In 2014, friend, board game aficionado, and former colleague from The Los Angeles Film School, Sebastian Sohn put me in touch with folks at USC who were looking for part-time faculty to teach a level design class. I was already teaching level and game design full-time at LAFS, but USC has very well-regarded game development programs and it was an opportunity I couldn’t pass up.
I met with the inimitable Tom Sloper and in short order had a new level design class to build. I couldn’t use the materials I’d made for LAFS, naturally, so I had to rebuild things from the ground up. Including a simple game for students to make level packs for.
I rebuilt a basic platforming game following Sebastian Lague’s platformer tutorials.
But what core mechanic should it have?
Students at LAFS often wanted to add mechanics and change the gameplay of Mustachio and Friends. Admittedly, early on, I balked at the idea of changing the core game. The core lesson of Mustachio is about making a cohesive progression. That becomes challenging when the level designers are using totally different mechanics from one another.
I have learned over time that those personal initiatives are often as or more important than my lessons and giving students the freedom to color outside the lines was entirely beneficial. The compromise was that they were free to take Mustachio wherever they wanted so long as they also produced levels for the game-as-presented. It has worked out really well.
One student introduced hazards that rotated in 3D space which didn’t radically affect the gameplay, but looked cool. It also and took some advantage of Mustachio being built in a 3D engine, even if the gameplay is 2D.
This idea stuck with me, though my thought was to give the rotating hazard to the player as a weapon. A sort of intermittent buzz saw to chew through obstacles and enemies, which I’ve been fascinated with since Jayce and the Wheeled Warriors (and Speed Racer).
Early iterations were clunky and awkward until I remembered a trig lesson from a co-worker some years prior about making objects orbit. (Thanks, Greg)
Before long, I had an orb circling the player which was still a Mustachio-like cube. The orbiting was graceful and pretty to watch as the player ran and jumped, the orb trailing along attempting to make its orbits. I made the orbiter a weapon, destroying the terrain it touched.
It was a disaster.
That thing chewed through EVERYTHING. And fast. If you jumped down to a platform and ran a long stretch, as the orb dipped below the ground it would simply devour the world behind you like a daggum langolier. It was sorta terrifying.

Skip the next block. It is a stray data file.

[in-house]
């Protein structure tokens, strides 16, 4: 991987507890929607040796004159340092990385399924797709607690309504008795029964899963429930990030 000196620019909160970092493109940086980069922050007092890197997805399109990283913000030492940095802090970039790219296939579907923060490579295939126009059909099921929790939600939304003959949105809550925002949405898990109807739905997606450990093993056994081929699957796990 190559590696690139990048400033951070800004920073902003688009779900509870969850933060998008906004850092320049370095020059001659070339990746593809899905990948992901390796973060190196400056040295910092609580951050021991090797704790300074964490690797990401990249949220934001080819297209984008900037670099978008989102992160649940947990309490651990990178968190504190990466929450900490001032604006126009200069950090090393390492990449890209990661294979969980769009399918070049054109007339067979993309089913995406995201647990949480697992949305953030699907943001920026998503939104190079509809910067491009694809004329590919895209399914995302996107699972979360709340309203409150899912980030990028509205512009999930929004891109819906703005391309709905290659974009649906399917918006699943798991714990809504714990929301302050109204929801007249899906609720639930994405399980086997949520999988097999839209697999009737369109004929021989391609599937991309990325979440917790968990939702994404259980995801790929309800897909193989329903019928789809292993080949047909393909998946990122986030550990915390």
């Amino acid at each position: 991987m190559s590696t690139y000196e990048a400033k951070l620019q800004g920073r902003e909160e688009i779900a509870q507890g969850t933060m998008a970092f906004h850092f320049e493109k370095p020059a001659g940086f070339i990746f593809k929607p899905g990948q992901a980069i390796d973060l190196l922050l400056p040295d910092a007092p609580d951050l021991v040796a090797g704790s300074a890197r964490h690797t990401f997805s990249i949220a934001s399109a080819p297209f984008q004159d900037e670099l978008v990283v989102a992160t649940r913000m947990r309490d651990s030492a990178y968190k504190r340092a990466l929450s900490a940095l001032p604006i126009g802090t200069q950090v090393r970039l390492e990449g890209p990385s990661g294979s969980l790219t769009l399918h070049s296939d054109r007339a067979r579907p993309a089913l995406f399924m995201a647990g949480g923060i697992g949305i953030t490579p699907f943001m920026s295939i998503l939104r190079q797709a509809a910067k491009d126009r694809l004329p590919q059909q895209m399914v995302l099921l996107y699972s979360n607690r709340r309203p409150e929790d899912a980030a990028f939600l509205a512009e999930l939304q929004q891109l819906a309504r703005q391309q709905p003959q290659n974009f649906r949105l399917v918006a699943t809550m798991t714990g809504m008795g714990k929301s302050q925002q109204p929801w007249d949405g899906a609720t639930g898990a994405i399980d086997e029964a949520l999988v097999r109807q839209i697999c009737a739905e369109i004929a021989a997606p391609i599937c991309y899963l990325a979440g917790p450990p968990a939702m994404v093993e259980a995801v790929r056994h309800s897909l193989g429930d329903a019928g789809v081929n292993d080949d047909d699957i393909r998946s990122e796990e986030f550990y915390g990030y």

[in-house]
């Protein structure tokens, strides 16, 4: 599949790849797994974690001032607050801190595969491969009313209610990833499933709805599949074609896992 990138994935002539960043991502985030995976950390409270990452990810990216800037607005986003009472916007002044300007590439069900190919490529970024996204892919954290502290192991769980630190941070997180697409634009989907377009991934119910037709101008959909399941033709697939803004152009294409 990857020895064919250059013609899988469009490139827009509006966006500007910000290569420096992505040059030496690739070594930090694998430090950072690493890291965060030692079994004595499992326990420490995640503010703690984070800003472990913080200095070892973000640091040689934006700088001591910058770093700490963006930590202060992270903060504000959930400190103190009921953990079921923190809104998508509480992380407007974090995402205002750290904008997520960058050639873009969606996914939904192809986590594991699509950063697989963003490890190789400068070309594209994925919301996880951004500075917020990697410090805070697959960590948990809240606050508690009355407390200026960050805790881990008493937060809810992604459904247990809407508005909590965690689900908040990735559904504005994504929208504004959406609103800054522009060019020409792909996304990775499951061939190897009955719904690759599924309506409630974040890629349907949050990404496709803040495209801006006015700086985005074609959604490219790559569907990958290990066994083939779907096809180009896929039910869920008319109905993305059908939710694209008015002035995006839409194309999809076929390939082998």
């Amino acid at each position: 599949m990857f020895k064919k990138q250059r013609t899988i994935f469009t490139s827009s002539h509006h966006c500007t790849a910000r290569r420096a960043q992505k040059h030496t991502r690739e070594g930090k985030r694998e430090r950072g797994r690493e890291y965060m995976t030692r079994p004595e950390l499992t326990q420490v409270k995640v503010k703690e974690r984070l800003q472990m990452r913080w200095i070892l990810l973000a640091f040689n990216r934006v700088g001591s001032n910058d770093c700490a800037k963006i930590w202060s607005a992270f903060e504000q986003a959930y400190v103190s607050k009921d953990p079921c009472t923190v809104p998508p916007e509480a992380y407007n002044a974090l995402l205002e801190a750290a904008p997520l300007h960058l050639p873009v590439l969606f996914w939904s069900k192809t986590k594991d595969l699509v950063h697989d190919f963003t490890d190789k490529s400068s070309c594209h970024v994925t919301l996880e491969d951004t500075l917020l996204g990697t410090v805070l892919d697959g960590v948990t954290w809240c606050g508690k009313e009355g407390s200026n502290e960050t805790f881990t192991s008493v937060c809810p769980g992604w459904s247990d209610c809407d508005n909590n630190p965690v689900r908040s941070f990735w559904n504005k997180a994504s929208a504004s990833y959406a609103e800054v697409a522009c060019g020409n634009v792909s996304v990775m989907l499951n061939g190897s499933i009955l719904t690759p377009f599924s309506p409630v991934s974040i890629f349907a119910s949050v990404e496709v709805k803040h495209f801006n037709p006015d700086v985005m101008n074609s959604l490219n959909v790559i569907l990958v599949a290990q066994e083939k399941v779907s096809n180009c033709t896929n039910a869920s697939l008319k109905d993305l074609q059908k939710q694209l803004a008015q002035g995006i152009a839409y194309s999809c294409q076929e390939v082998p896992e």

What would happen if you ran into it…? Obviously SOMETHING should happen. But what?
I don’t now recall the moment when Photonica’s core mechanic occurred to me, but I recall that it all came on very quickly and felt right. When the player runs into the orb, they swap. The two entities need each other, but only one is in control at a time. At this point they both wanted to be orbs – and that worked perfectly with my art skills… I made both of them colored particle balls.
Briefly, I considered having the orbs have different abilities and interact with the environment in different ways, but settled on having the orbs be different colors (red and blue) with the blue orb able to collect blue blocks and the red orb able to collect red blocks. All blocks must be collected before exiting the level. If the red orb touches a blue block or the blue orb touches a red block, game over. The orbs as they orbit are still chewing through the terrain, but every platform block can take two hits.
Gold sparkles highlight the exit and also fly from each successfully collected block to the player where they nestle and give the controlling orb a bright and furry corona as they accumulate.
With months instead of weeks to develop levels and a core-mechanic that lent itself to exploration, students working with Photonica are tasked with experimentation and identification of core skills that the mechanics allow. They are likewise encouraged to give those skills Warioware-like names “The Cowboy” for slinging the orbiter or “The Ol’ Switcheroo” for timed switches.
Individually the students create about 10 levels apiece and then sort them into a level progression challenge, skills-used, and fun.
About half-way through the first term the first time I used Photonica, I posed a question to the class – we hadn’t discussed it before – but the agreement was a full-throat chorus in response.
‘What is Photonica’s most core skill?’ I asked.
‘Patience!’ they replied.
I didn’t intend that. I didn’t foresee it. But I have to say… I like it.
NOTE: This is backdated.